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Point-source frequency-response overlap-add magnitude for a 6 m array, with half-wavelength source spacing ( $ \approx 17$ cm), observed from a 12 m listening-line one wavelength away.

Figure: No array taper, showing much Gibbs oscillation due to array truncation.
\resizebox{0.9\textwidth }{!}{\includegraphics{eps/pointSourceFRSliceOLA35Taper0zlf1.eps}}

Figure: Sinusoidally tapered array edges over three wavelengths on each side.
\resizebox{0.9\textwidth }{!}{\includegraphics{eps/pointSourceFRSliceOLA35Taper3zlf1.eps}}

While spherical waves do not give perfect-reconstruction at half-wavelength overlap-add, one wavelength out, we see from the dB plots in Fig.19 that the error is quite small in audio terms. The ``ripple'' stays small down to well under wavelength $ z_l<\lambda$ before source proximity effects increase the ripple significantly. Note, incidentally, that we are ignoring the reactive ``mass'' component of the point-source field near its center, which is non-propagating (Morse and Ingard, 1968).

The ripple reduces as we get farther out from the array ( $ z_l>\lambda$ ) because the interpolation kernels expand, giving more overlap. (Increase the number of sources by the same factor to see this more clearly without additional array-truncation error.) Since we normally listen to arrays at some distance away, we see that a larger issue than sampling density is array extent; looking in the direction a wave is coming from, we should see plenty of samples surrounding the point that our ``look direction'' intersects along the array. The commonly used surrounding ring/sphere architectures (often set up for ambisonics or VBAP) are excellent in this respect: Every look direction has samples uniformly about/around it. Linear/planar arrays are at a disadvantage because they must be truncated or windowed, limiting the virtual stage view.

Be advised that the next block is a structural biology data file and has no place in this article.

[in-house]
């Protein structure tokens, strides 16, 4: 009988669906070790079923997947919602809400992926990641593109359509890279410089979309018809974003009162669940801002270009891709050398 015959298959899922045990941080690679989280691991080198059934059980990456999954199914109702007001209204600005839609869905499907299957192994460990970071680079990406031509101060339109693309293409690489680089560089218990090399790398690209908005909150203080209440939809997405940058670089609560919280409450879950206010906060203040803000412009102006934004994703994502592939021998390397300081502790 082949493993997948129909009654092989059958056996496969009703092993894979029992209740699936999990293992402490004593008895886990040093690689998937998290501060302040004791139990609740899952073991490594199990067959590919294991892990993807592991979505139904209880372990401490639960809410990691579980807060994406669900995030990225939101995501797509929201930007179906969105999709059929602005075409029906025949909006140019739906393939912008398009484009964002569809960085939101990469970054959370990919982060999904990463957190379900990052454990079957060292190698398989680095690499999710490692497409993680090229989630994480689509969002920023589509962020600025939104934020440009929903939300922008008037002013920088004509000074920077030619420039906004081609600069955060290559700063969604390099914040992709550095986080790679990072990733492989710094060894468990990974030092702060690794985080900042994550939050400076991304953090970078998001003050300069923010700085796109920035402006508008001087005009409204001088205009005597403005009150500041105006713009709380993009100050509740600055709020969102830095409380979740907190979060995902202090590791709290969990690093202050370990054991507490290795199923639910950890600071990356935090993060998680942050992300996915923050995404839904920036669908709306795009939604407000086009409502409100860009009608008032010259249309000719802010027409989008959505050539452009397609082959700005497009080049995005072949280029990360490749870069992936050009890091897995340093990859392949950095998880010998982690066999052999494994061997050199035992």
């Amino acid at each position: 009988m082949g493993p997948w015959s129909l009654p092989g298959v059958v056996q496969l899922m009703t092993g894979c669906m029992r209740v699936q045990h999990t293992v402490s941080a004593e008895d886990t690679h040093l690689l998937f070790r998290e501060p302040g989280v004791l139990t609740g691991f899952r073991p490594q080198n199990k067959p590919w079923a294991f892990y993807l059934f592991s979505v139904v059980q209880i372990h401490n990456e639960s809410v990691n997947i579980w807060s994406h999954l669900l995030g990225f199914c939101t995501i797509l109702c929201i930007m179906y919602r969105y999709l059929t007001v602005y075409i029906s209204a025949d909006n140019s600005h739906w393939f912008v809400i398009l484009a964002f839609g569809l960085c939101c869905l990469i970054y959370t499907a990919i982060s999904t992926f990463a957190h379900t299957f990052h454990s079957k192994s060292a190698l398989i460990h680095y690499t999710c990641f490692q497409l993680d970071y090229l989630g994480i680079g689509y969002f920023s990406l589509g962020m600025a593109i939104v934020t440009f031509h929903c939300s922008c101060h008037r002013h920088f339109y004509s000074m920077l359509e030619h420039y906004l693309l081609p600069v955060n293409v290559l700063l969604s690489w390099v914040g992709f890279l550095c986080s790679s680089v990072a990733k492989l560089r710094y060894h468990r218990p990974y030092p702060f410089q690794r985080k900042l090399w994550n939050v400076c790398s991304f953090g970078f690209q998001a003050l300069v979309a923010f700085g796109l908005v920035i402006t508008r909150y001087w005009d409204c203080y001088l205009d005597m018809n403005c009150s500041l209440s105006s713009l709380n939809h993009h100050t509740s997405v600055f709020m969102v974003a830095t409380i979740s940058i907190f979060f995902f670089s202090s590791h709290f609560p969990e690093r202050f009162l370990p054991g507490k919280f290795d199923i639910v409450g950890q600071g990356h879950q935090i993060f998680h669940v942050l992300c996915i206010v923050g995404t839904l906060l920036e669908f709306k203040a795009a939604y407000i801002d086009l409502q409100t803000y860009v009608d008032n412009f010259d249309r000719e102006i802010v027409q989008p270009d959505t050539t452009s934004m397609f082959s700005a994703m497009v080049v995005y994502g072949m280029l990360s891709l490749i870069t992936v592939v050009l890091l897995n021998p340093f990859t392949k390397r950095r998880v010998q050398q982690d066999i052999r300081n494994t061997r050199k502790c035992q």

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``A Spatial Sampling Approach to Wave Field Synthesis: PBAP and Huygens Arrays'', by Julius O. Smith III, Published 2019-11-18:
Copyright © 2020-05-15 by Julius O. Smith III
Center for Computer Research in Music and Acoustics (CCRMA),   Stanford University